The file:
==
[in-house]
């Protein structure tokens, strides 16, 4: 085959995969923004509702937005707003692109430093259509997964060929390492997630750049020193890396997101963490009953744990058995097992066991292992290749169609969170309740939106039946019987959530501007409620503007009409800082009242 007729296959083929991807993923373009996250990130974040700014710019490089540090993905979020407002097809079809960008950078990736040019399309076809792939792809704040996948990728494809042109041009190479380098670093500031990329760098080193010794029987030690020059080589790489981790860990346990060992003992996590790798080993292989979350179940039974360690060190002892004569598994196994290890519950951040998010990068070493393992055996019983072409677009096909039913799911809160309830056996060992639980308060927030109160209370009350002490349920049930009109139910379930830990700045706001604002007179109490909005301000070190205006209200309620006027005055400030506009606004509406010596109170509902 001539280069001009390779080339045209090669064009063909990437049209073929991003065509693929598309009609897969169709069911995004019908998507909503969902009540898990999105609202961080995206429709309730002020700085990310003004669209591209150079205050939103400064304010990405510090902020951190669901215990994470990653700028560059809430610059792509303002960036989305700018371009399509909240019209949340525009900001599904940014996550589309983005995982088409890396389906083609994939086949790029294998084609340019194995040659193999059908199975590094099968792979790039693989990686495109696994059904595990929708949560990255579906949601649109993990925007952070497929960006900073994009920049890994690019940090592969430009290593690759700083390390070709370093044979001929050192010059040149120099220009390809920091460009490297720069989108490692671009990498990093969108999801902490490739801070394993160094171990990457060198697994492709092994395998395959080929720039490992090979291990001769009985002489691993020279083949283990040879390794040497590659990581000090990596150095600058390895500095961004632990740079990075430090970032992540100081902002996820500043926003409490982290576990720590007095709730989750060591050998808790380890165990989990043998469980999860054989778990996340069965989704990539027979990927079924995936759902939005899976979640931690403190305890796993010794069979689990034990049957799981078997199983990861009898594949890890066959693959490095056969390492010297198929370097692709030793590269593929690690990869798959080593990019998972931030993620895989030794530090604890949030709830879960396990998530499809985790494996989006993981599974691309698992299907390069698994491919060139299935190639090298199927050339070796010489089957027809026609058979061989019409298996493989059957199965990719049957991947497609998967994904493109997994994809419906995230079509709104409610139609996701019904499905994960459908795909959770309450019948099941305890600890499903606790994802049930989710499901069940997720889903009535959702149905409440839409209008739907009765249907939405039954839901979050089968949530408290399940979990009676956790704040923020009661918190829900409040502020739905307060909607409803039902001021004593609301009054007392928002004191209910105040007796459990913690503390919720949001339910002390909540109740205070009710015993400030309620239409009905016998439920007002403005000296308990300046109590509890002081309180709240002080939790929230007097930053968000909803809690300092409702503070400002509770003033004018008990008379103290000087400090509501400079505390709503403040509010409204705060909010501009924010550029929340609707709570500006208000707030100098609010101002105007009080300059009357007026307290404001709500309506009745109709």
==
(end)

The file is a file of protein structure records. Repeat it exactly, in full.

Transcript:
[in-house]
């Protein structure tokens, strides 16, 4: 085959995969923004509702937005707003692109430093259509997964060929390492997630750049020193890396997101963490009953744990058995097992066991292992290749169609969170309740939106039946019987959530501007409620503007009409800082009242 007729296959083929991807993923373009996250990130974040700014710019490089540090993905979020407002097809079809960008950078990736040019399309076809792939792809704040996948990728494809042109041009190479380098670093500031990329760098080193010794029987030690020059080589790489981790860990346990060992003992996590790798080993292989979350179940039974360690060190002892004569598994196994290890519950951040998010990068070493393992055996019983072409677009096909039913799911809160309830056996060992639980308060927030109160209370009350002490349920049930009109139910379930830990700045706001604002007179109490909005301000070190205006209200309620006027005055400030506009606004509406010596109170509902 001539280069001009390779080339045209090669064009063909990437049209073929991003065509693929598309009609897969169709069911995004019908998507909503969902009540898990999105609202961080995206429709309730002020700085990310003004669209591209150079205050939103400064304010990405510090902020951190669901215990994470990653700028560059809430610059792509303002960036989305700018371009399509909240019209949340525009900001599904940014996550589309983005995982088409890396389906083609994939086949790029294998084609340019194995040659193999059908199975590094099968792979790039693989990686495109696994059904595990929708949560990255579906949601649109993990925007952070497929960006900073994009920049890994690019940090592969430009290593690759700083390390070709370093044979001929050192010059040149120099220009390809920091460009490297720069989108490692671009990498990093969108999801902490490739801070394993160094171990990457060198697994492709092994395998395959080929720039490992090979291990001769009985002489691993020279083949283990040879390794040497590659990581000090990596150095600058390895500095961004632990740079990075430090970032992540100081902002996820500043926003409490982290576990720590007095709730989750060591050998808790380890165990989990043998469980999860054989778990996340069965989704990539027979990927079924995936759902939005899976979640931690403190305890796993010794069979689990034990049957799981078997199983990861009898594949890890066959693959490095056969390492010297198929370097692709030793590269593929690690990869798959080593990019998972931030993620895989030794530090604890949030709830879960396990998530499809985790494996989006993981599974691309698992299907390069698994491919060139299935190639090298199927050339070796010489089957027809026609058979061989019409298996493989059957199965990719049957991947497609998967994904493109997994994809419906995230079509709104409610139609996701019904499905994960459908795909959770309450019948099941305890600890499903606790994802049930989710499901069940997720889903009535959702149905409440839409209008739907009765249907939405039954839901979050089968949530408290399940979990009676956790704040923020009661918190829900409040502020739905307060909607409803039902001021004593609301009054007392928002004191209910105040007796459990913690503390919720949001339910002390909540109740205070009710015993400030309620239409009905016998439920007002403005000296308990300046109590509890002081309180709240002080939790929230007097930053968000909803809690300092409702503070400002509770003033004018008990008379103290000087400090509501400079505390709503403040509010409204705060909010501009924010550029929340609707709570500006208000707030100098609010101002105007009080300059009357007026307290404001709500309506009745109709």